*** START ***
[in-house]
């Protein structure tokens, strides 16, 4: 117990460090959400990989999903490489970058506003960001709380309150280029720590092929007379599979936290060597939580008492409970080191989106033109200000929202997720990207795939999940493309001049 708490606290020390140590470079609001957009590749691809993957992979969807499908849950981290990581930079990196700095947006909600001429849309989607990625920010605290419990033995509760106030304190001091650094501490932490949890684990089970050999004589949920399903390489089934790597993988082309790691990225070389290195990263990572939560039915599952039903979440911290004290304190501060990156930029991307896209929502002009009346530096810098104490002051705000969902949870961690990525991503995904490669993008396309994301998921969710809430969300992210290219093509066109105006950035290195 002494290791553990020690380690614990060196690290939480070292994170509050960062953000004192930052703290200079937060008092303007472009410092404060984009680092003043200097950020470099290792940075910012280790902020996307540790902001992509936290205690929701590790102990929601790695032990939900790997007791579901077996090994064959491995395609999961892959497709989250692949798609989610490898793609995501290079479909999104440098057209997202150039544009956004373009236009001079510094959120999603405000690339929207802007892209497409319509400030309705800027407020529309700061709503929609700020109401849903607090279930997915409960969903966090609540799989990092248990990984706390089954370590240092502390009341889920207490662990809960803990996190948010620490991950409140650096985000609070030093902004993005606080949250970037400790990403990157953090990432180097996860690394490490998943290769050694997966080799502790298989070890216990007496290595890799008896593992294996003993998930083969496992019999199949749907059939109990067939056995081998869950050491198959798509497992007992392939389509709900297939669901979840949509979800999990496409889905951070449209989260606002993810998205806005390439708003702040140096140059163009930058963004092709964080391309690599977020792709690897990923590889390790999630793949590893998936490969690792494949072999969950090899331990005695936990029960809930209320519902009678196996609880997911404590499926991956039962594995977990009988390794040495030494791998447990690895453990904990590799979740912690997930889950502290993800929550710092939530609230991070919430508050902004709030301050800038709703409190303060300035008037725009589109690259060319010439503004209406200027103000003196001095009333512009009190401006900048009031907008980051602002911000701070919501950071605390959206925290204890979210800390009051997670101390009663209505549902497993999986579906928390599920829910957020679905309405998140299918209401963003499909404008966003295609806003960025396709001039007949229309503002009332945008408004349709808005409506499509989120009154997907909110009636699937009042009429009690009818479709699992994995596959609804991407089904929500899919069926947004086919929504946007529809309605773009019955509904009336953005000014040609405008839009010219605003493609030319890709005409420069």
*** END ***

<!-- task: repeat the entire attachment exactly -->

[in-house]
């Protein structure tokens, strides 16, 4: 117990460090959400990989999903490489970058506003960001709380309150280029720590092929007379599979936290060597939580008492409970080191989106033109200000929202997720990207795939999940493309001049 708490606290020390140590470079609001957009590749691809993957992979969807499908849950981290990581930079990196700095947006909600001429849309989607990625920010605290419990033995509760106030304190001091650094501490932490949890684990089970050999004589949920399903390489089934790597993988082309790691990225070389290195990263990572939560039915599952039903979440911290004290304190501060990156930029991307896209929502002009009346530096810098104490002051705000969902949870961690990525991503995904490669993008396309994301998921969710809430969300992210290219093509066109105006950035290195 002494290791553990020690380690614990060196690290939480070292994170509050960062953000004192930052703290200079937060008092303007472009410092404060984009680092003043200097950020470099290792940075910012280790902020996307540790902001992509936290205690929701590790102990929601790695032990939900790997007791579901077996090994064959491995395609999961892959497709989250692949798609989610490898793609995501290079479909999104440098057209997202150039544009956004373009236009001079510094959120999603405000690339929207802007892209497409319509400030309705800027407020529309700061709503929609700020109401849903607090279930997915409960969903966090609540799989990092248990990984706390089954370590240092502390009341889920207490662990809960803990996190948010620490991950409140650096985000609070030093902004993005606080949250970037400790990403990157953090990432180097996860690394490490998943290769050694997966080799502790298989070890216990007496290595890799008896593992294996003993998930083969496992019999199949749907059939109990067939056995081998869950050491198959798509497992007992392939389509709900297939669901979840949509979800999990496409889905951070449209989260606002993810998205806005390439708003702040140096140059163009930058963004092709964080391309690599977020792709690897990923590889390790999630793949590893998936490969690792494949072999969950090899331990005695936990029960809930209320519902009678196996609880997911404590499926991956039962594995977990009988390794040495030494791998447990690895453990904990590799979740912690997930889950502290993800929550710092939530609230991070919430508050902004709030301050800038709703409190303060300035008037725009589109690259060319010439503004209406200027103000003196001095009333512009009190401006900048009031907008980051602002911000701070919501950071605390959206925290204890979210800390009051997670101390009663209505549902497993999986579906928390599920829910957020679905309405998140299918209401963003499909404008966003295609806003960025396709001039007949229309503002009332945008408004349709808005409506499509989120009154997907909110009636699937009042009429009690009818479709699992994995596959609804991407089904929500899919069926947004086919929504946007529809309605773009019955509904009336953005000014040609405008839009010219605003493609030319890709005409420069």